There is an line of thought on Letter to a Christian Nation (Sam Harris) that I find an interesting point about Christianity.
Harris makes a point about how the Christian Right in the US spend much effort campainging on what might be seen as marginally morally important campaigns particularly concerning sexual morality and promoting pro-life ideals. While someone on the Christian right may not see this as a marginal issue, it seems ephemeral an issue to the more important global issues of human rights abuse and poverty. Christianity (or bettter put, Christians) have the flaw of overemphasising these self-indulgent national issues over the global human catastrophes.
A lot can be said about Harris’ argument, one can direct it in many ways, and as such, pull it apart in many ways also. Responses include:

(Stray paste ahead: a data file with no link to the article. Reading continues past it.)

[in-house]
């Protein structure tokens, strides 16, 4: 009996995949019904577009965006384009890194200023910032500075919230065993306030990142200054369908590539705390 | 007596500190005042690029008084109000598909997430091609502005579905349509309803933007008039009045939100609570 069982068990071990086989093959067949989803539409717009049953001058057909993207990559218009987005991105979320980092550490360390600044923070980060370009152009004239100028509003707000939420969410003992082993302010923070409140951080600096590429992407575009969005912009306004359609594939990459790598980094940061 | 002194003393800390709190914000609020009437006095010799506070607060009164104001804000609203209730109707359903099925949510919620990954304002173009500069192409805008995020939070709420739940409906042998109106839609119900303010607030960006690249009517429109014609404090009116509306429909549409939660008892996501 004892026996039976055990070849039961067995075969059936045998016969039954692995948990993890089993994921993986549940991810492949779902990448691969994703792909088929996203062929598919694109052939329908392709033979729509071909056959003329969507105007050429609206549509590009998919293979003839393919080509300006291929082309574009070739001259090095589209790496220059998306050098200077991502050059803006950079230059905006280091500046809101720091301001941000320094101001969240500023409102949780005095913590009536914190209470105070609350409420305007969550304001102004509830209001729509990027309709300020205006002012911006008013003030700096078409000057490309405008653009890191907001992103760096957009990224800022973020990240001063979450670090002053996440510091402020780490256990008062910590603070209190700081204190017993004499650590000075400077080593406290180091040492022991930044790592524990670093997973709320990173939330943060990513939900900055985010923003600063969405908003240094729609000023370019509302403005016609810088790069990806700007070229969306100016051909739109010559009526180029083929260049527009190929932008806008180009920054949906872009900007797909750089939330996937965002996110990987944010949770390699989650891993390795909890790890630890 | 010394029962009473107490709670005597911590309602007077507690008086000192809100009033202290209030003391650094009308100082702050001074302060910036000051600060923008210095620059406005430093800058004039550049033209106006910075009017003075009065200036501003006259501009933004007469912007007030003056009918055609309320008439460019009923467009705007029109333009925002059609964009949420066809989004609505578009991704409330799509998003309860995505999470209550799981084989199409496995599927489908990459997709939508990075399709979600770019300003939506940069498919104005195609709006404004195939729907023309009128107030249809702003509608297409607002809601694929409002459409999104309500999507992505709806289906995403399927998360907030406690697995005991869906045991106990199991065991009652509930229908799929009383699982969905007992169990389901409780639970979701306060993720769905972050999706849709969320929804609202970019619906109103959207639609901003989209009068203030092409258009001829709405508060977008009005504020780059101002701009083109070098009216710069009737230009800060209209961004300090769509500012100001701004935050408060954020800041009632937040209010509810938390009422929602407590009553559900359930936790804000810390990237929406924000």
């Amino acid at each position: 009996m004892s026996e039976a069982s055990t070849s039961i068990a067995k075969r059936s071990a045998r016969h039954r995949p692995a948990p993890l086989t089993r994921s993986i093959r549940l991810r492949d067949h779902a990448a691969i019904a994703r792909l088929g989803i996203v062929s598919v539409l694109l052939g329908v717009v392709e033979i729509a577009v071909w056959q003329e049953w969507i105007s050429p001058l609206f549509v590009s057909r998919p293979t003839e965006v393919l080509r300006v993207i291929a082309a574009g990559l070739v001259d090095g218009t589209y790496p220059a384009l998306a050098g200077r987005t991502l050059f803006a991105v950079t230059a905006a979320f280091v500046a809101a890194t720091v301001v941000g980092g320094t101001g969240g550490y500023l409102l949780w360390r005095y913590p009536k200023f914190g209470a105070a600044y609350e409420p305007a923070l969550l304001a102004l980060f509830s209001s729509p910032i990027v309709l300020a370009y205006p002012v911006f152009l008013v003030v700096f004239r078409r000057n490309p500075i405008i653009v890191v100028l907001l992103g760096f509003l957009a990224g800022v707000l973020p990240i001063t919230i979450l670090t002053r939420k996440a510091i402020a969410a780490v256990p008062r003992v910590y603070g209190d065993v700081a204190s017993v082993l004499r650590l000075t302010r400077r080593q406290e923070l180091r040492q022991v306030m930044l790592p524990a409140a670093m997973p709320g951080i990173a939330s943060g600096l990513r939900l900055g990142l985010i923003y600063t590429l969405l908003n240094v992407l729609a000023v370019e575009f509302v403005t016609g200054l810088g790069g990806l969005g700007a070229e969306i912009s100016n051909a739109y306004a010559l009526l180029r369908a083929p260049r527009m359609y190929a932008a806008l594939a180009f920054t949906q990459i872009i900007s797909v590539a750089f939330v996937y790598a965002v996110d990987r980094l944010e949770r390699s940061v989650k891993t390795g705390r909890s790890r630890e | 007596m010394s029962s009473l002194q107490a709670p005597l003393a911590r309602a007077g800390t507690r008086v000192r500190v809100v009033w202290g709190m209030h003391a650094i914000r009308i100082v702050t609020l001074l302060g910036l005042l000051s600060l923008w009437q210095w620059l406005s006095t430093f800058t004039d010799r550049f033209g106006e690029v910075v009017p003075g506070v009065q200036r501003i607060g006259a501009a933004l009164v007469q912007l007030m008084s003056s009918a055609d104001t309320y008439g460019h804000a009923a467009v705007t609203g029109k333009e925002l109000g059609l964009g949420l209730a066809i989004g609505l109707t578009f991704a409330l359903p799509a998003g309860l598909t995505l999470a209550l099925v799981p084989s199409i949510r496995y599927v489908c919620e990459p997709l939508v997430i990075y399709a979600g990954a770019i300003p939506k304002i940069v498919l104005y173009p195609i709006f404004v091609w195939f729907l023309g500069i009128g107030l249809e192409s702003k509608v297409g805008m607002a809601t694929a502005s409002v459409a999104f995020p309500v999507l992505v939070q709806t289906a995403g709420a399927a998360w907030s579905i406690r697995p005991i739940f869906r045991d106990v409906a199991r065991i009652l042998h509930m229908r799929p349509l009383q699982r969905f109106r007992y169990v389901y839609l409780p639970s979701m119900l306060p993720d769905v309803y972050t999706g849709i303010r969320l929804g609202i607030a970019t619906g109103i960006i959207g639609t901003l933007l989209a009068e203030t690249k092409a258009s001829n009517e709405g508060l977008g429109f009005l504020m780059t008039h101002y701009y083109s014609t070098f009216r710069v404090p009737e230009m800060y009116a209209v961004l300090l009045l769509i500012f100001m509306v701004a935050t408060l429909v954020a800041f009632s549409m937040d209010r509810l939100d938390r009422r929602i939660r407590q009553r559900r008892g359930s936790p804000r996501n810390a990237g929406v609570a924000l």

i. The critique of Christian-believer behaviour says nothing about the character of Jesus
ii. This only applies to a sector of the Christian contingent
There is, however, a very powerful thought in this line of argument. Something we often forget are things distantly in the past, to which some or many are still affected by. Often, the issues in the public’s consciousness only involve those issues which are directly or closestly reminded to them.
Stephen Fry made the point once that the plight of HIV/AIDS victims are slowly becoming forgotten by many. It is seen less as a problem compared to something like obesity. There are various reasons for it, one, is the newness of it fading as years passed.
HIV/AIDS is becoming slowly forgotten, and we often need reminding about global poverty. Indeed there are many campaign issues in the world, and I suppose, there are so many that we often must dedicate ourselves only to a few. Those few that we consider are often those that have immediate or distant impact upon us (breast cancer, for instance). Otherwise, they are then dismissed and forgotten.
That seems to be the most salient point about Harris’ appeal to the poor moral sentiment of Christianity in his Letter.